The Energy Performance of Buildings (Certificates and Inspections) (England and Wales) (Amendment) Regulations 2011 will come into force on the 6th April 2012 and amend the Energy Performance of Buildings (Certificates and Inspections) (England and Wales) Regulations 2007.
A lettings agent will now need to be satisfied that an EPC has been commissioned prior to marketing a property for rental. Obviously this will not pose a problem where the agent obtains it him or herself. The previous regulations required a seller to obtain a EPC upon marketing but where this was not possible then the seller or a person acting for him had up to 28 days from the date the property was placed on the market to use reasonable efforts to obtain it. The amended regulations have now reduced the 28 days to 7 and apply not only to sales but also to rental properties. There is also however an additional allowance of up to 21 days immediately upon the expiry of the 7 days during which the EPC must be obtained. It may see a bit odd to reduce the requirement from 28 to 7 days and then immediately add back on 21 days to get back to 28 days. However, the spare 21 days being given back is only available if an EPC has not been obtained “despite using all reasonable efforts” so a failure to obtain an EPC in 7 days will lead to hard questions being asked. From a lettings point of view, though this does represent a liberalisation as previously the requirement was to have the EPC prior to the offering of the property with any written particulars.
All of you will have seen the asset chart of the EPC on marketing material when properties are advertised to let. Unfortunately the placing of the asset chart will no longer be permitted on its own. Any ‘written particulars’ will now need to include the first page of the EPC. That is the asset chart and the various calculations that underpin it. Page 2, which contains recommendations for improvements, can be handed to the tenant at a later stage but before signature of the relevant tenancy agreement.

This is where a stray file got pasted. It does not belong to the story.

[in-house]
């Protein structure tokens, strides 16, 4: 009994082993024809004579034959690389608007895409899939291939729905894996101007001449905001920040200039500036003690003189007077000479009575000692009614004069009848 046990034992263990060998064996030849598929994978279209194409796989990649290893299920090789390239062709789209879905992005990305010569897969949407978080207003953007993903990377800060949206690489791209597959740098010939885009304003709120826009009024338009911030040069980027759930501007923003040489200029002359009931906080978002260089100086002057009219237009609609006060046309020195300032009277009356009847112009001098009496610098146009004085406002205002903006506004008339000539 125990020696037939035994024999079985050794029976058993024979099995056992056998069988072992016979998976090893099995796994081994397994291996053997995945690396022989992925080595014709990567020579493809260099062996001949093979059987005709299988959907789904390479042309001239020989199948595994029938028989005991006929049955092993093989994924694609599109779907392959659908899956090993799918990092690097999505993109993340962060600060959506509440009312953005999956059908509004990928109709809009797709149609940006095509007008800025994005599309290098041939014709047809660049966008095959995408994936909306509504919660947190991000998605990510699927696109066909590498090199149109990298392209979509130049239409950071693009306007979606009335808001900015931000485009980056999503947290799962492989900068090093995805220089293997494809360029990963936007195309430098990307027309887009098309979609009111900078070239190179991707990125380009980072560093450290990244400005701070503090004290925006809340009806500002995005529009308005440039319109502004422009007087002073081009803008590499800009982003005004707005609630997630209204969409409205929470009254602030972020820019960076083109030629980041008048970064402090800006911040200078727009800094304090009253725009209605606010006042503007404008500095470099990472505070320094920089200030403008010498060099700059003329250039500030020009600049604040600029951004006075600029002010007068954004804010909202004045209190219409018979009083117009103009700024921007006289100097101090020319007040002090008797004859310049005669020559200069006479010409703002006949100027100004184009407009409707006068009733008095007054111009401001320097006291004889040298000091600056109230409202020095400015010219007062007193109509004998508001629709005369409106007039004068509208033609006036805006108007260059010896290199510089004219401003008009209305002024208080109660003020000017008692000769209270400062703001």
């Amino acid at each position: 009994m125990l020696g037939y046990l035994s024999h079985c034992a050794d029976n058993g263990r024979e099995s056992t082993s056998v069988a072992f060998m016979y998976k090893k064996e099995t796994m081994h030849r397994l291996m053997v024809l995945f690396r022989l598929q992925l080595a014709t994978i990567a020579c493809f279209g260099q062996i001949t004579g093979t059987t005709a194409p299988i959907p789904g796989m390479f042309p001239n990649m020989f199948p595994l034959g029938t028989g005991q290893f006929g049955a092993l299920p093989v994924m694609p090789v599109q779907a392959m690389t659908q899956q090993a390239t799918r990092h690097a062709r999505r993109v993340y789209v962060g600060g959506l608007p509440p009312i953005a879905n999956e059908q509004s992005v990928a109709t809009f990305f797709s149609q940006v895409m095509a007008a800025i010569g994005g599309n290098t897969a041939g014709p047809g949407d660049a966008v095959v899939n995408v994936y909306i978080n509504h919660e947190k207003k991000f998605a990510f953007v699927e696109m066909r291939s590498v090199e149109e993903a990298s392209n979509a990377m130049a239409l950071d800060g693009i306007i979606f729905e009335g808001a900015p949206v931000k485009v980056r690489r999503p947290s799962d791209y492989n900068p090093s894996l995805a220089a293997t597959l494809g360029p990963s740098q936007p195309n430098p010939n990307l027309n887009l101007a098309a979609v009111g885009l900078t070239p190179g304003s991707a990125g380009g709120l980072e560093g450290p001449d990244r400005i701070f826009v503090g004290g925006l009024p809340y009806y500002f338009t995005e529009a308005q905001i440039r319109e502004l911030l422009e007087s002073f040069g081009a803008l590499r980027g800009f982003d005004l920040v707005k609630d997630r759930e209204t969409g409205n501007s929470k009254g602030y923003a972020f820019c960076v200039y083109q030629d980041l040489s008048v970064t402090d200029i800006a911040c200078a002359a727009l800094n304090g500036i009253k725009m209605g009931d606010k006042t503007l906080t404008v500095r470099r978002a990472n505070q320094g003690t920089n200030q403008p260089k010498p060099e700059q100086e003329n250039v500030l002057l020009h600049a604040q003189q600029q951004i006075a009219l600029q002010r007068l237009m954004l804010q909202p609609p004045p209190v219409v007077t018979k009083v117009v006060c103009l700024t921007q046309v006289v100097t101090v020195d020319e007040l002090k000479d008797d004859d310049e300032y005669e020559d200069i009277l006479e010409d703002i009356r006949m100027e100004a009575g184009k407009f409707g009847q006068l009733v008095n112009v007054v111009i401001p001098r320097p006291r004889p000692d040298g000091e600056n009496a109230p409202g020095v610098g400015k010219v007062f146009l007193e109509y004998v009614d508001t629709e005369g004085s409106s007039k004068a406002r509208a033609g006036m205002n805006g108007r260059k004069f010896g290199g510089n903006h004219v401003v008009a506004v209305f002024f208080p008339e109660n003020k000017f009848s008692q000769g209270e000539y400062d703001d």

‘Written particulars’ include electronic communications (emails) and are defined in the new regulations as containing at least two of the following:
• a photograph of the building or any room in the building,
• a floor plan of the building,
• the size of the rooms in the building,
• the measured area of the building, or,
• in relation to a building being rented out, the proposed rent.
Any advertisement (whether print or electronic) or window display, which includes at least 2 of the above conditions, should therefore include the first page of the EPC. As almost all adverts include a photo and the price or a size and price it will be hard to avoid this. Theoretically, one could bypass this by giving a description without specific sizing along with a price or an artist’s impression plus price.
The penalty for failing to adhere to the regulations remains the same. This is £200 for dwellings and will still be enforced by trading standard officers.
There is no doubt that the reason for these amendments was to clear up what the obligations are and when they apply and this appears to have been achieved. However the requirement to use ‘reasonable efforts’ will no doubt cause problems when people attempt to circumvent what is in essence an effort to achieve a greener attitude to housing.